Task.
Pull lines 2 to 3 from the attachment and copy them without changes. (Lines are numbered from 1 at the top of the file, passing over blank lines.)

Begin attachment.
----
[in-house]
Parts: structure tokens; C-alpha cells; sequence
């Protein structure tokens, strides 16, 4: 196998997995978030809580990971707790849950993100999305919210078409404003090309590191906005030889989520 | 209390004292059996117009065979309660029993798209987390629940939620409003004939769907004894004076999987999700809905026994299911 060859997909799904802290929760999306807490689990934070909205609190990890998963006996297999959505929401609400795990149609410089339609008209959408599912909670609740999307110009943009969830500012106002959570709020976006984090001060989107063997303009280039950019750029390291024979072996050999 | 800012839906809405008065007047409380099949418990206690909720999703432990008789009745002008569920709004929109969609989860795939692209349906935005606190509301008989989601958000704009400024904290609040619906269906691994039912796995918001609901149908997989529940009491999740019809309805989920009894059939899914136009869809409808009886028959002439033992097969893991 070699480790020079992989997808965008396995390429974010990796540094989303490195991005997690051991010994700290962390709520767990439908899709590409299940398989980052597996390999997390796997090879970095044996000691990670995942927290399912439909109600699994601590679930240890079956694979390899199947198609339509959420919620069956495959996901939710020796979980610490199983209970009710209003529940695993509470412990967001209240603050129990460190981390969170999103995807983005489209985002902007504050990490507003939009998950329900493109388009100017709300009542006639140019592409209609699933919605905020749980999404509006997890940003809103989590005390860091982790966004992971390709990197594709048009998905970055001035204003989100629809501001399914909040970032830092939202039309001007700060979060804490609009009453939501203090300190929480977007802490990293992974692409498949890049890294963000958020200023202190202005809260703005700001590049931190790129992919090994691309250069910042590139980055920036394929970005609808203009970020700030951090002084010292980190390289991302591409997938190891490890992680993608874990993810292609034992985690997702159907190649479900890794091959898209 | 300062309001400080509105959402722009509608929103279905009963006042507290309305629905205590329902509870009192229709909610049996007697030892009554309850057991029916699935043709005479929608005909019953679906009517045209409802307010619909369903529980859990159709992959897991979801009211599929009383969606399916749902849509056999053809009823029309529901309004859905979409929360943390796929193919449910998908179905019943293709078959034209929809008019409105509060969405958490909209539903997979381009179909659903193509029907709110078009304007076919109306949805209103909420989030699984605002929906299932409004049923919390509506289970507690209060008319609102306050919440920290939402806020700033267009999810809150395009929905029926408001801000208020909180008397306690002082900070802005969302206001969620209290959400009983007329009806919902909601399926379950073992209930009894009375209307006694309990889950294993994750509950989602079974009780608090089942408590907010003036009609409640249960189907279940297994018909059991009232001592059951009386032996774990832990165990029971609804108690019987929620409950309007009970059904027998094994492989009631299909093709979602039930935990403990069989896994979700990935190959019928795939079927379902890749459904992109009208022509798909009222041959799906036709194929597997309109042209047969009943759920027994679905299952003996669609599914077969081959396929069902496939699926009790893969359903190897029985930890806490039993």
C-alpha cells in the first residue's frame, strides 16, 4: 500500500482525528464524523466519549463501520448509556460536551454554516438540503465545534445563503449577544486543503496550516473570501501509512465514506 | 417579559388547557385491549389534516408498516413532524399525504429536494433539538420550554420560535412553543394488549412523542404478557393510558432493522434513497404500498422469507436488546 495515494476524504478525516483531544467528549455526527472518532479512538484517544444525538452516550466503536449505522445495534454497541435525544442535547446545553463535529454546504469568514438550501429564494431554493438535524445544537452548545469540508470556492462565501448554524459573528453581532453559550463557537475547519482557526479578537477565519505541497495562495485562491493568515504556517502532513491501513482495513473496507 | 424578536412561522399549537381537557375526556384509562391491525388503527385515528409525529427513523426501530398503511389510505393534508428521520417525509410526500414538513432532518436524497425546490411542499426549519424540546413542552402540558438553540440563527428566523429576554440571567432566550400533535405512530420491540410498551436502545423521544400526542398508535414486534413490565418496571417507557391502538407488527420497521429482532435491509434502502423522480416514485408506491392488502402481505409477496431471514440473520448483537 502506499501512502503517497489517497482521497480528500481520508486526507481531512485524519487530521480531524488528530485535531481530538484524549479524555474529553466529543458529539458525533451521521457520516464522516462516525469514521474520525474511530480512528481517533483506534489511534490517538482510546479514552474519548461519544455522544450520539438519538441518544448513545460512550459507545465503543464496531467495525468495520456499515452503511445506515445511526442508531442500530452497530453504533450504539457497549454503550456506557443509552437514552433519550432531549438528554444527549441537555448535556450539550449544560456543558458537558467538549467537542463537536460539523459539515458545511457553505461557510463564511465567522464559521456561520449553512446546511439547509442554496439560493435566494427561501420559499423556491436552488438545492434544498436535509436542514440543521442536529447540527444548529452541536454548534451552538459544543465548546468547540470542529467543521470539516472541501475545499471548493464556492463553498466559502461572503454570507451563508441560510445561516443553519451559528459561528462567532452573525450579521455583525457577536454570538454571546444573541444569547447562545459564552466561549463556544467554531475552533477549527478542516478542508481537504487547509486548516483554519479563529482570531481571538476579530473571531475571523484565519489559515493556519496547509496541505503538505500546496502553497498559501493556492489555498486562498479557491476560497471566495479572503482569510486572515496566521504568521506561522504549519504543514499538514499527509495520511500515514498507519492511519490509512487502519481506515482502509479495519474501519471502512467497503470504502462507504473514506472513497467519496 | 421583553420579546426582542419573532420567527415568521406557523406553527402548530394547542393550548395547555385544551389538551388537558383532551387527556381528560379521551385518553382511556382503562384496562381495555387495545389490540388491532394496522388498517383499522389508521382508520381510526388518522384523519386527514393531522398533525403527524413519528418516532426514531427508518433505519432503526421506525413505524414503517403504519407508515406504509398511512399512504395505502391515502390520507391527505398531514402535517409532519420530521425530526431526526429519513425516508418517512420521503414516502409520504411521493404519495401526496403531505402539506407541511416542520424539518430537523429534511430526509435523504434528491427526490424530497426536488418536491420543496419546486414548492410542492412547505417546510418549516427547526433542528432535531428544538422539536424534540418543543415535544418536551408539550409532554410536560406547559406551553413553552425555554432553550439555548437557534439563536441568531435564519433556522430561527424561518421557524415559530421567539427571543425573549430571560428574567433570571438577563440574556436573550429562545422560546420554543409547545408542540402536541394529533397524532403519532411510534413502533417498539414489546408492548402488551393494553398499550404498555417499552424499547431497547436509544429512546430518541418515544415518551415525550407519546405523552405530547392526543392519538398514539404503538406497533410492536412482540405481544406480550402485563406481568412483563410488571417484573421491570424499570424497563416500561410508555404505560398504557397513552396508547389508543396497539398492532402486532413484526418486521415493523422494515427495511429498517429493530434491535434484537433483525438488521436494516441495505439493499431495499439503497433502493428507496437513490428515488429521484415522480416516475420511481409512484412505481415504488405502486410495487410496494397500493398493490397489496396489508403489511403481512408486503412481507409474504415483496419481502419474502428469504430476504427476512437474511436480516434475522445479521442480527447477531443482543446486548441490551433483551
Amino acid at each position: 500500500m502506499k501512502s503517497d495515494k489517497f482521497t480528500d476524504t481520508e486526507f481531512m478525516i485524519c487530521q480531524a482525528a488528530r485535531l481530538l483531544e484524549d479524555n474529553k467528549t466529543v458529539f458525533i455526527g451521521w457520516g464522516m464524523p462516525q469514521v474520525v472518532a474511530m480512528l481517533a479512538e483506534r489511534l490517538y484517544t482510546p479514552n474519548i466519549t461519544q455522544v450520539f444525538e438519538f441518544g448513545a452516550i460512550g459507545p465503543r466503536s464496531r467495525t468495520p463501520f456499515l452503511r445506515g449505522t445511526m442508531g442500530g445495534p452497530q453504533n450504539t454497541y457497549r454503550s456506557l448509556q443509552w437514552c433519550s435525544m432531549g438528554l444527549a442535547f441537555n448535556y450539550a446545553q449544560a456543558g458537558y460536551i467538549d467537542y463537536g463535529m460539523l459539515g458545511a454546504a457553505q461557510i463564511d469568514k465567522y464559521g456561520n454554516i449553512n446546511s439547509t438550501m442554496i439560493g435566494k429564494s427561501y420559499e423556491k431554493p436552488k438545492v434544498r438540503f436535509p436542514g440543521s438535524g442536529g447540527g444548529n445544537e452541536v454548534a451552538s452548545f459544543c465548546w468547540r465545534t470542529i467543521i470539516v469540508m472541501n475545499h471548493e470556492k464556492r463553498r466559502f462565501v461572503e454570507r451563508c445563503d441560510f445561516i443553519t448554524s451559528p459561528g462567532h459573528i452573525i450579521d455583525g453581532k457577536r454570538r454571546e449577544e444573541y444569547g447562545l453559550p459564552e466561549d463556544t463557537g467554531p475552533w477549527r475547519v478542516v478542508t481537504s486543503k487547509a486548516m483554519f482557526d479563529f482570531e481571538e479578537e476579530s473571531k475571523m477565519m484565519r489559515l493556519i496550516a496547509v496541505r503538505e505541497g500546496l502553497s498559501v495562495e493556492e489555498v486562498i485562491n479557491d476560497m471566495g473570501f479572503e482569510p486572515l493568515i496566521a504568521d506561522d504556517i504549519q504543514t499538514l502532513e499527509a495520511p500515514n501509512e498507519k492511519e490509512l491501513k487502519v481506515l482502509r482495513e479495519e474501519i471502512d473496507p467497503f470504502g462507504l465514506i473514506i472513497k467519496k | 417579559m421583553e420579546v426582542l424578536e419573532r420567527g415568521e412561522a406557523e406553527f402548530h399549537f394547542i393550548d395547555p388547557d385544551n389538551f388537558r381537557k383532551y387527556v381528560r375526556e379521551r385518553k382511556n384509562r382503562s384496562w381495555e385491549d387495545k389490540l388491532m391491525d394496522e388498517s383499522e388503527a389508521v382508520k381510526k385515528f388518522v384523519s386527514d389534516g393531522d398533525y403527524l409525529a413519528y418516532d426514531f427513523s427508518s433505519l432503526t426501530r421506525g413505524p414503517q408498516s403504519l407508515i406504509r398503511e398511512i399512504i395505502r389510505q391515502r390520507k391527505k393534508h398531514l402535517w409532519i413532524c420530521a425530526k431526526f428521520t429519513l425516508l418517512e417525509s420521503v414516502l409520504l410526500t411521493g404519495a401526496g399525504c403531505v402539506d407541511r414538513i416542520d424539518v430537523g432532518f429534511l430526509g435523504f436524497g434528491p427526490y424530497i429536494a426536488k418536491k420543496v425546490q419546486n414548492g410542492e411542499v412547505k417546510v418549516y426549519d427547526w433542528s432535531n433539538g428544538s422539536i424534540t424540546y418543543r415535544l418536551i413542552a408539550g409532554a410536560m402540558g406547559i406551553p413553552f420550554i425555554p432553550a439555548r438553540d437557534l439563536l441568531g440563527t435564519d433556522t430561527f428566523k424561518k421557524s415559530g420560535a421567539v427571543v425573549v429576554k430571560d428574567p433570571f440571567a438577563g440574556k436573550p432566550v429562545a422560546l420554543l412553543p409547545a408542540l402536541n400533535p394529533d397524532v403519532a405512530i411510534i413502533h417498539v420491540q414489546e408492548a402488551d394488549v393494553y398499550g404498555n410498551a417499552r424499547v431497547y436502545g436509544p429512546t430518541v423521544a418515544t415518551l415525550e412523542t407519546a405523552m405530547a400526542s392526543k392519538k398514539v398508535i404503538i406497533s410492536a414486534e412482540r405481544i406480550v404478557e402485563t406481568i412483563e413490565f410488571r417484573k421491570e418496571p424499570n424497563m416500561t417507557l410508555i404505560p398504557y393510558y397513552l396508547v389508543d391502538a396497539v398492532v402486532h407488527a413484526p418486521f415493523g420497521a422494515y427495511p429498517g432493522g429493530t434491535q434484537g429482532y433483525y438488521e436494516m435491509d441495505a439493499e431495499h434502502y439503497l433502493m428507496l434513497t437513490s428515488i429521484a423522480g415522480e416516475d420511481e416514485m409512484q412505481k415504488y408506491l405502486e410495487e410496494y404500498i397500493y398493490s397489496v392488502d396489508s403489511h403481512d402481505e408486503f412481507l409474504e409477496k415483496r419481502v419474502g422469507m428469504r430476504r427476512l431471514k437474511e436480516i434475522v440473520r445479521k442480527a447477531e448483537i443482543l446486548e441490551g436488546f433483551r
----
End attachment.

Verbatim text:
Parts: structure tokens; C-alpha cells; sequence
């Protein structure tokens, strides 16, 4: 196998997995978030809580990971707790849950993100999305919210078409404003090309590191906005030889989520 | 209390004292059996117009065979309660029993798209987390629940939620409003004939769907004894004076999987999700809905026994299911 060859997909799904802290929760999306807490689990934070909205609190990890998963006996297999959505929401609400795990149609410089339609008209959408599912909670609740999307110009943009969830500012106002959570709020976006984090001060989107063997303009280039950019750029390291024979072996050999 | 800012839906809405008065007047409380099949418990206690909720999703432990008789009745002008569920709004929109969609989860795939692209349906935005606190509301008989989601958000704009400024904290609040619906269906691994039912796995918001609901149908997989529940009491999740019809309805989920009894059939899914136009869809409808009886028959002439033992097969893991 070699480790020079992989997808965008396995390429974010990796540094989303490195991005997690051991010994700290962390709520767990439908899709590409299940398989980052597996390999997390796997090879970095044996000691990670995942927290399912439909109600699994601590679930240890079956694979390899199947198609339509959420919620069956495959996901939710020796979980610490199983209970009710209003529940695993509470412990967001209240603050129990460190981390969170999103995807983005489209985002902007504050990490507003939009998950329900493109388009100017709300009542006639140019592409209609699933919605905020749980999404509006997890940003809103989590005390860091982790966004992971390709990197594709048009998905970055001035204003989100629809501001399914909040970032830092939202039309001007700060979060804490609009009453939501203090300190929480977007802490990293992974692409498949890049890294963000958020200023202190202005809260703005700001590049931190790129992919090994691309250069910042590139980055920036394929970005609808203009970020700030951090002084010292980190390289991302591409997938190891490890992680993608874990993810292609034992985690997702159907190649479900890794091959898209 | 300062309001400080509105959402722009509608929103279905009963006042507290309305629905205590329902509870009192229709909610049996007697030892009554309850057991029916699935043709005479929608005909019953679906009517045209409802307010619909369903529980859990159709992959897991979801009211599929009383969606399916749902849509056999053809009823029309529901309004859905979409929360943390796929193919449910998908179905019943293709078959034209929809008019409105509060969405958490909209539903997979381009179909659903193509029907709110078009304007076919109306949805209103909420989030699984605002929906299932409004049923919390509506289970507690209060008319609102306050919440920290939402806020700033267009999810809150395009929905029926408001801000208020909180008397306690002082900070802005969302206001969620209290959400009983007329009806919902909601399926379950073992209930009894009375209307006694309990889950294993994750509950989602079974009780608090089942408590907010003036009609409640249960189907279940297994018909059991009232001592059951009386032996774990832990165990029971609804108690019987929620409950309007009970059904027998094994492989009631299909093709979602039930935990403990069989896994979700990935190959019928795939079927379902890749459904992109009208022509798909009222041959799906036709194929597997309109042209047969009943759920027994679905299952003996669609599914077969081959396929069902496939699926009790893969359903190897029985930890806490039993």